“It was always an area that had higher income than everyone else,” he says.

Reason enough for retail giants such as Whole Foods and Tom Thumb to open at the dry intersections of Preston-Royal and Preston-Forest — and stay.

“The real issue these days has to do with sales tax,” Solender says, referring to the argument of whether a wet Dallas would mean more city sales tax revenues. “It’s not really about alcohol anymore.”

How long has liquor been a political debate?

Wet-dry has always been controversial in Texas. In 1887, a leading anti-Prohibitionist, R.Q. Mills, accused the media of bias in its reporting of the wet side during the fight over adding a Prohibition amendment to the state constitution: “The Prohibitionists had a monopoly with our reporting,” and he said the media who had criticized his position were guilty of fraud.

And in 1920, prominent Dallas physician Dr. Curtice Rosser exchanged letters with his friend William Jennings Bryan, the thrice-failed Democratic presidential candidate, about the most important issues in the upcoming presidential election. They agreed it would be war profiteering, the ratification of the Treaty of Versailles (that ended World War I) and Prohibition.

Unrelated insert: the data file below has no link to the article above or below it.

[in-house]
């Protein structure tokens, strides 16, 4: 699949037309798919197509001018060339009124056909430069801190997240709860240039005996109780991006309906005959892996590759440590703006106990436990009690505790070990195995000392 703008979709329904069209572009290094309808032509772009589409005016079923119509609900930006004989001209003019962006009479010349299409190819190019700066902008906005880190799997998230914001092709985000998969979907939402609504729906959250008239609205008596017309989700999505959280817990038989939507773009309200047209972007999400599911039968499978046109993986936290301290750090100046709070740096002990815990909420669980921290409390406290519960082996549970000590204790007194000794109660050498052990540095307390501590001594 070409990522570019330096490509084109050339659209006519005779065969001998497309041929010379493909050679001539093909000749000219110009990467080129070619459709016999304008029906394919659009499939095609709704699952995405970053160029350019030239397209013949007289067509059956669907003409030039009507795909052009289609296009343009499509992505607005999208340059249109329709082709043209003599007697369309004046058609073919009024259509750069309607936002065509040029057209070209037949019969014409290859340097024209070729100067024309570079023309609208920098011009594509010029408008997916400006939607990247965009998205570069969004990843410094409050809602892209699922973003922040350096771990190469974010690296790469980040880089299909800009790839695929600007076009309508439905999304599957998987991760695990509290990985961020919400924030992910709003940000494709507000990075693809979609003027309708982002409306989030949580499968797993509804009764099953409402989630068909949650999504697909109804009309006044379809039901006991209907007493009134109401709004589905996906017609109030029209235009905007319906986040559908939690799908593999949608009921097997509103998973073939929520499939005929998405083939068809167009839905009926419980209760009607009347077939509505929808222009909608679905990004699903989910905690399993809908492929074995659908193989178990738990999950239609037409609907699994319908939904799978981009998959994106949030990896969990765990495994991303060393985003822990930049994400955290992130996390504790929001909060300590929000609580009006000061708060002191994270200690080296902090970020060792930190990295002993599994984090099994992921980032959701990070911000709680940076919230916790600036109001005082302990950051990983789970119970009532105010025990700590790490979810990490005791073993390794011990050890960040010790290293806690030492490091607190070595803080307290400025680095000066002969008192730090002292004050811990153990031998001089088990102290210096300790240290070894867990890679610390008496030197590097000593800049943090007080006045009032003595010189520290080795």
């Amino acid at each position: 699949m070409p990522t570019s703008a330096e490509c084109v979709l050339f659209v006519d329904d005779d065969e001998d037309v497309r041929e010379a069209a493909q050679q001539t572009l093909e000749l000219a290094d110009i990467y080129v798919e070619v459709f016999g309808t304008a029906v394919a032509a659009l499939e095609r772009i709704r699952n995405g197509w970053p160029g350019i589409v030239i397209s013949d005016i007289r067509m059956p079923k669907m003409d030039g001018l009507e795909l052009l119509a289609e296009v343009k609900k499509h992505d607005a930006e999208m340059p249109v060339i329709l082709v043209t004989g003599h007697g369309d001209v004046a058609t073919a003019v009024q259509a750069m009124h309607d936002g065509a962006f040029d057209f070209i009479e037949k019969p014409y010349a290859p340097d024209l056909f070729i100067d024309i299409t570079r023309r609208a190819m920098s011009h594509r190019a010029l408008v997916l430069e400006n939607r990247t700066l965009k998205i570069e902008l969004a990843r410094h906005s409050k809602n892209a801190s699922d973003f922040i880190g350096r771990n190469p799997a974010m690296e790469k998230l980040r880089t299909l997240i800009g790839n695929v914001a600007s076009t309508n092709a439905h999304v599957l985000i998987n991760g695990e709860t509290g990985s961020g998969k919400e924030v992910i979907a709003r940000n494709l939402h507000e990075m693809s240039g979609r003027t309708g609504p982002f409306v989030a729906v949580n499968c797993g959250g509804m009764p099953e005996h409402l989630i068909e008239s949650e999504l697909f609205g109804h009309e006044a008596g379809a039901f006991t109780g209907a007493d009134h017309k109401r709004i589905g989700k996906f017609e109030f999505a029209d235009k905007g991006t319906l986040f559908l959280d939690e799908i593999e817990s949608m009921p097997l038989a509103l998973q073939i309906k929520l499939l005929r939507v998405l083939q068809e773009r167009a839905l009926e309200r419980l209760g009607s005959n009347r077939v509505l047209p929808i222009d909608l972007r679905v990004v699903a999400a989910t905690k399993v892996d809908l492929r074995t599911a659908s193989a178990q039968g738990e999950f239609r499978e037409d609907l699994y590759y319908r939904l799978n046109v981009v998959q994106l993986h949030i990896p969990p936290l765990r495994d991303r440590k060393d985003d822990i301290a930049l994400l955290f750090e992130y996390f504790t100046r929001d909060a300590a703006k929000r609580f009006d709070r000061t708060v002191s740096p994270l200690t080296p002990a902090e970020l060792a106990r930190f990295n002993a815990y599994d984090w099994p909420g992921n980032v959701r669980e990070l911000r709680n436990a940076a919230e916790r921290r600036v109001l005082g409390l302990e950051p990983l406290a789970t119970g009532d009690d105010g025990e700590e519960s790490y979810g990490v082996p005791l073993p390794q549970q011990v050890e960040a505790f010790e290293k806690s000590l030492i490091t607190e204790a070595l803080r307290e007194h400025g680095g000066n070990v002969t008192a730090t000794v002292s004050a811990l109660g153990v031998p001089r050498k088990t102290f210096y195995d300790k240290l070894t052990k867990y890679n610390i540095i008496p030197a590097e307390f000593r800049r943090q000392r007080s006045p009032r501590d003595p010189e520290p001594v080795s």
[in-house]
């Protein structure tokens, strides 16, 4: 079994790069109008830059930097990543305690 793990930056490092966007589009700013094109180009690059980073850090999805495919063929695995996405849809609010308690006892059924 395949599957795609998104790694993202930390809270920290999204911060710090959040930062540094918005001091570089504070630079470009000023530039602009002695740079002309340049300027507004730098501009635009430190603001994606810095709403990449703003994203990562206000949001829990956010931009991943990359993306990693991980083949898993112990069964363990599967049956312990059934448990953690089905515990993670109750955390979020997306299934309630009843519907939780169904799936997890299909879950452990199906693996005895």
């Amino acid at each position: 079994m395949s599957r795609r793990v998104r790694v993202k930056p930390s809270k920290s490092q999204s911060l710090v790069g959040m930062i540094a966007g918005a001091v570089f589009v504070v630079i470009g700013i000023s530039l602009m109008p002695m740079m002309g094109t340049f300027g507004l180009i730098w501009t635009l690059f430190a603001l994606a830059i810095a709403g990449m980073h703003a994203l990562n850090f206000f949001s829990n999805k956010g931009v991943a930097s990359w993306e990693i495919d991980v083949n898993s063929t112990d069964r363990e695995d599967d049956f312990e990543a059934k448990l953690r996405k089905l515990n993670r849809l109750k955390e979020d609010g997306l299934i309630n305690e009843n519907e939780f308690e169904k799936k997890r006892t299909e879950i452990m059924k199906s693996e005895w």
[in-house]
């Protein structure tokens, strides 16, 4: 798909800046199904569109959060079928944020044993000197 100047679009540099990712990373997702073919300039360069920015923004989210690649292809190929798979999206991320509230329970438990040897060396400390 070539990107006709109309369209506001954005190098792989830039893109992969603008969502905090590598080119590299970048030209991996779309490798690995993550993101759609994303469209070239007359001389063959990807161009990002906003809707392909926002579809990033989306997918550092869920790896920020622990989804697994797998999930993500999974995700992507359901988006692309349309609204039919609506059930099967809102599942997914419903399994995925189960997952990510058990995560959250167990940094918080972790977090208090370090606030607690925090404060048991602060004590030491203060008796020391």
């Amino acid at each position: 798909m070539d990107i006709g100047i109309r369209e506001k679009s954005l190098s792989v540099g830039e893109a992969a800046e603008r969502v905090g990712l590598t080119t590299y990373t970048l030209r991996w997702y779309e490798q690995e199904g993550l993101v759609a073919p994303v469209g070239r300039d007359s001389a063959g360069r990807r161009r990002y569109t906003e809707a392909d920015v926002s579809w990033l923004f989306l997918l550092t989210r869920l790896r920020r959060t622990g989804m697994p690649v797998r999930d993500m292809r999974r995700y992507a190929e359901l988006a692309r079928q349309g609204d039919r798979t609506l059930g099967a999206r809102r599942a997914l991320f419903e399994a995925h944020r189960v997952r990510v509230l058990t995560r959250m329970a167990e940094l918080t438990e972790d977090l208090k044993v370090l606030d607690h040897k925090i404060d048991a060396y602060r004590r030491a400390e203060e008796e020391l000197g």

Did Dallasites make moonshine?

Stills and corn liquor are not just hillbilly doings. In 1936, reported a Dallas newspaper, police raided a still in the “North Dallas Negro district” near what is today Cole and Lemmon. They seized 950 gallons of mash, but the still’s operators escaped — even though the newspaper reported that the police had staked out the house for most of the night.

What’s all this about “Class B retailers”?

Texas’ Class B system dates to 1971, as a companion to a law allowing restaurants and bars to sell liquor by the drink. Before that, no restaurant in Texas was allowed to sell liquor — even in wet areas (although they could sell beer and wine). Customers brought their booze with them from home, and the restaurant sold them setups — mixers, juices and the like.